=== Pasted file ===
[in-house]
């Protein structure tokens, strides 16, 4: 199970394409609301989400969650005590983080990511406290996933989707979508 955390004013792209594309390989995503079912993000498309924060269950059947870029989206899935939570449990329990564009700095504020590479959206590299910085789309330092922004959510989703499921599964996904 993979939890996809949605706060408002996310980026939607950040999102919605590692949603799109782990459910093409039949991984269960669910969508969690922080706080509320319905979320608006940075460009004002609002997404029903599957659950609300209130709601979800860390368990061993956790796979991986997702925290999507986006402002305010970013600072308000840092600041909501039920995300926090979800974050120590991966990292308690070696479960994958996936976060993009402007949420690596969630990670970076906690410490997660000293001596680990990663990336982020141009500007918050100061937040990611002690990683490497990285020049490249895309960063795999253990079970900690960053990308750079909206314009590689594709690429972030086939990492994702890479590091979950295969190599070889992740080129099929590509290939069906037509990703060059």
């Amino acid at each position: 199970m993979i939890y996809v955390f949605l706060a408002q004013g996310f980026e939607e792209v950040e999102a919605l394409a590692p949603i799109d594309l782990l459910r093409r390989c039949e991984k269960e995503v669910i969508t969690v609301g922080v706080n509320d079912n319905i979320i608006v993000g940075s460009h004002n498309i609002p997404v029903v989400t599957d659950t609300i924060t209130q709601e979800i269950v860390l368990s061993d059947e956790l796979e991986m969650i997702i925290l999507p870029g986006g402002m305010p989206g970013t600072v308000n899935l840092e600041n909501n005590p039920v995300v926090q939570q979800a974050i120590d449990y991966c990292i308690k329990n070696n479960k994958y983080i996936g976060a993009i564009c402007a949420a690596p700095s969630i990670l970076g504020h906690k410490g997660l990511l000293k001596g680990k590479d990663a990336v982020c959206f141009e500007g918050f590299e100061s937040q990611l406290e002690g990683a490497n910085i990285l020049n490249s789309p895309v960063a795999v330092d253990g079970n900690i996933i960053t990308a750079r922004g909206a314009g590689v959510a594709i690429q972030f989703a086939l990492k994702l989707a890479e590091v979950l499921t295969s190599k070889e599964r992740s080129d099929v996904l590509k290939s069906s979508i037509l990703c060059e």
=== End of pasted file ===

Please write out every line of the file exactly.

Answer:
[in-house]
């Protein structure tokens, strides 16, 4: 199970394409609301989400969650005590983080990511406290996933989707979508 955390004013792209594309390989995503079912993000498309924060269950059947870029989206899935939570449990329990564009700095504020590479959206590299910085789309330092922004959510989703499921599964996904 993979939890996809949605706060408002996310980026939607950040999102919605590692949603799109782990459910093409039949991984269960669910969508969690922080706080509320319905979320608006940075460009004002609002997404029903599957659950609300209130709601979800860390368990061993956790796979991986997702925290999507986006402002305010970013600072308000840092600041909501039920995300926090979800974050120590991966990292308690070696479960994958996936976060993009402007949420690596969630990670970076906690410490997660000293001596680990990663990336982020141009500007918050100061937040990611002690990683490497990285020049490249895309960063795999253990079970900690960053990308750079909206314009590689594709690429972030086939990492994702890479590091979950295969190599070889992740080129099929590509290939069906037509990703060059």
């Amino acid at each position: 199970m993979i939890y996809v955390f949605l706060a408002q004013g996310f980026e939607e792209v950040e999102a919605l394409a590692p949603i799109d594309l782990l459910r093409r390989c039949e991984k269960e995503v669910i969508t969690v609301g922080v706080n509320d079912n319905i979320i608006v993000g940075s460009h004002n498309i609002p997404v029903v989400t599957d659950t609300i924060t209130q709601e979800i269950v860390l368990s061993d059947e956790l796979e991986m969650i997702i925290l999507p870029g986006g402002m305010p989206g970013t600072v308000n899935l840092e600041n909501n005590p039920v995300v926090q939570q979800a974050i120590d449990y991966c990292i308690k329990n070696n479960k994958y983080i996936g976060a993009i564009c402007a949420a690596p700095s969630i990670l970076g504020h906690k410490g997660l990511l000293k001596g680990k590479d990663a990336v982020c959206f141009e500007g918050f590299e100061s937040q990611l406290e002690g990683a490497n910085i990285l020049n490249s789309p895309v960063a795999v330092d253990g079970n900690i996933i960053t990308a750079r922004g909206a314009g590689v959510a594709i690429q972030f989703a086939l990492k994702l989707a890479e590091v979950l499921t295969s190599k070889e599964r992740s080129d099929v996904l590509k290939s069906s979508i037509l990703c060059e």